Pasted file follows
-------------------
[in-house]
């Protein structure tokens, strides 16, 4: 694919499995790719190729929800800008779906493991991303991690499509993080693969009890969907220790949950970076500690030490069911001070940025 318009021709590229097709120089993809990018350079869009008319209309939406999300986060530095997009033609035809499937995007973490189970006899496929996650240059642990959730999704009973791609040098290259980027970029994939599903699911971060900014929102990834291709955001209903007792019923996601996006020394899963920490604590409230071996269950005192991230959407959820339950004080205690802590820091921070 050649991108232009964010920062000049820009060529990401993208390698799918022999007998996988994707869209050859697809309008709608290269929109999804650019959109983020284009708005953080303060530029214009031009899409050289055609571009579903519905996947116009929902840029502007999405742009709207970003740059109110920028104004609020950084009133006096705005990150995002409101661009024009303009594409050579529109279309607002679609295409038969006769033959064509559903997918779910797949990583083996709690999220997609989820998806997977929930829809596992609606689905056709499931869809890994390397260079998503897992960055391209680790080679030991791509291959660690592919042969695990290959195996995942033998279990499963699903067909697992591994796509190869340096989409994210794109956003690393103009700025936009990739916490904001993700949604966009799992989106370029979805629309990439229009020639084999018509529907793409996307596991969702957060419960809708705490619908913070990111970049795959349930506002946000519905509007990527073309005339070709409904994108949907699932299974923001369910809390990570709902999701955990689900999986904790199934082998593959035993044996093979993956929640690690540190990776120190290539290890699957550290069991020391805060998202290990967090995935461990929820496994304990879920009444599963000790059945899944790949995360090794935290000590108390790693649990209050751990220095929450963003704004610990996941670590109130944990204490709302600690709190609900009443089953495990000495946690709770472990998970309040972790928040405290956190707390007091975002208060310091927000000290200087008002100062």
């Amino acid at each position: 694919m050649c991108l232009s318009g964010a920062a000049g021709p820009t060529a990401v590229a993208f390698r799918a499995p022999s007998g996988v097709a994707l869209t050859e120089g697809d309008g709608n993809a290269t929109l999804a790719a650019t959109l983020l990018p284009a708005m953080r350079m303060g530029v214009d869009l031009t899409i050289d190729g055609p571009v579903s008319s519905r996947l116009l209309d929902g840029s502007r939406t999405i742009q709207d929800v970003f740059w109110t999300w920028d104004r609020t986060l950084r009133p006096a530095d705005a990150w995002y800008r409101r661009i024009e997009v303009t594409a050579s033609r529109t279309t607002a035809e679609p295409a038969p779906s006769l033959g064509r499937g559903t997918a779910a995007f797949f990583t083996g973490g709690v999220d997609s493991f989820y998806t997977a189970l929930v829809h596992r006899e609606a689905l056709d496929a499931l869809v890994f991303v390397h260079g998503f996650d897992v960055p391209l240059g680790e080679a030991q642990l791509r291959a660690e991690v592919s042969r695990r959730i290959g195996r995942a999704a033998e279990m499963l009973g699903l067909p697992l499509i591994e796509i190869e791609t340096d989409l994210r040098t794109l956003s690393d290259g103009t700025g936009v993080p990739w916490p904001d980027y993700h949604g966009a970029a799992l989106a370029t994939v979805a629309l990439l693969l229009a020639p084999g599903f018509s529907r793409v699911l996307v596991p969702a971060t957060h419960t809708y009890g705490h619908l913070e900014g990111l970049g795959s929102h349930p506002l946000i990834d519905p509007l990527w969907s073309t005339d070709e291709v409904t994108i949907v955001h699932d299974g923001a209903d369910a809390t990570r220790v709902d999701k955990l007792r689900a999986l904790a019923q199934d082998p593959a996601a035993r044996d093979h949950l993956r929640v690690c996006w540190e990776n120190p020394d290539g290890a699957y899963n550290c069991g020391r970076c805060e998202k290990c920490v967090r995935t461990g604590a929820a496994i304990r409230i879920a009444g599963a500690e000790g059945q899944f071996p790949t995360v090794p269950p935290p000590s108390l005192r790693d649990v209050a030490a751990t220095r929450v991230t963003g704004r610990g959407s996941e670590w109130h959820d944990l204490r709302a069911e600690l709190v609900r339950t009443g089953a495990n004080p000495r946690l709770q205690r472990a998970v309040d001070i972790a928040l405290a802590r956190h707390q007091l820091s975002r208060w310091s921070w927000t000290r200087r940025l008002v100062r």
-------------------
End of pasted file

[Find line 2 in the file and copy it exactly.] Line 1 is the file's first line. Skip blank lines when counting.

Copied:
């Protein structure tokens, strides 16, 4: 694919499995790719190729929800800008779906493991991303991690499509993080693969009890969907220790949950970076500690030490069911001070940025 318009021709590229097709120089993809990018350079869009008319209309939406999300986060530095997009033609035809499937995007973490189970006899496929996650240059642990959730999704009973791609040098290259980027970029994939599903699911971060900014929102990834291709955001209903007792019923996601996006020394899963920490604590409230071996269950005192991230959407959820339950004080205690802590820091921070 050649991108232009964010920062000049820009060529990401993208390698799918022999007998996988994707869209050859697809309008709608290269929109999804650019959109983020284009708005953080303060530029214009031009899409050289055609571009579903519905996947116009929902840029502007999405742009709207970003740059109110920028104004609020950084009133006096705005990150995002409101661009024009303009594409050579529109279309607002679609295409038969006769033959064509559903997918779910797949990583083996709690999220997609989820998806997977929930829809596992609606689905056709499931869809890994390397260079998503897992960055391209680790080679030991791509291959660690592919042969695990290959195996995942033998279990499963699903067909697992591994796509190869340096989409994210794109956003690393103009700025936009990739916490904001993700949604966009799992989106370029979805629309990439229009020639084999018509529907793409996307596991969702957060419960809708705490619908913070990111970049795959349930506002946000519905509007990527073309005339070709409904994108949907699932299974923001369910809390990570709902999701955990689900999986904790199934082998593959035993044996093979993956929640690690540190990776120190290539290890699957550290069991020391805060998202290990967090995935461990929820496994304990879920009444599963000790059945899944790949995360090794935290000590108390790693649990209050751990220095929450963003704004610990996941670590109130944990204490709302600690709190609900009443089953495990000495946690709770472990998970309040972790928040405290956190707390007091975002208060310091927000000290200087008002100062």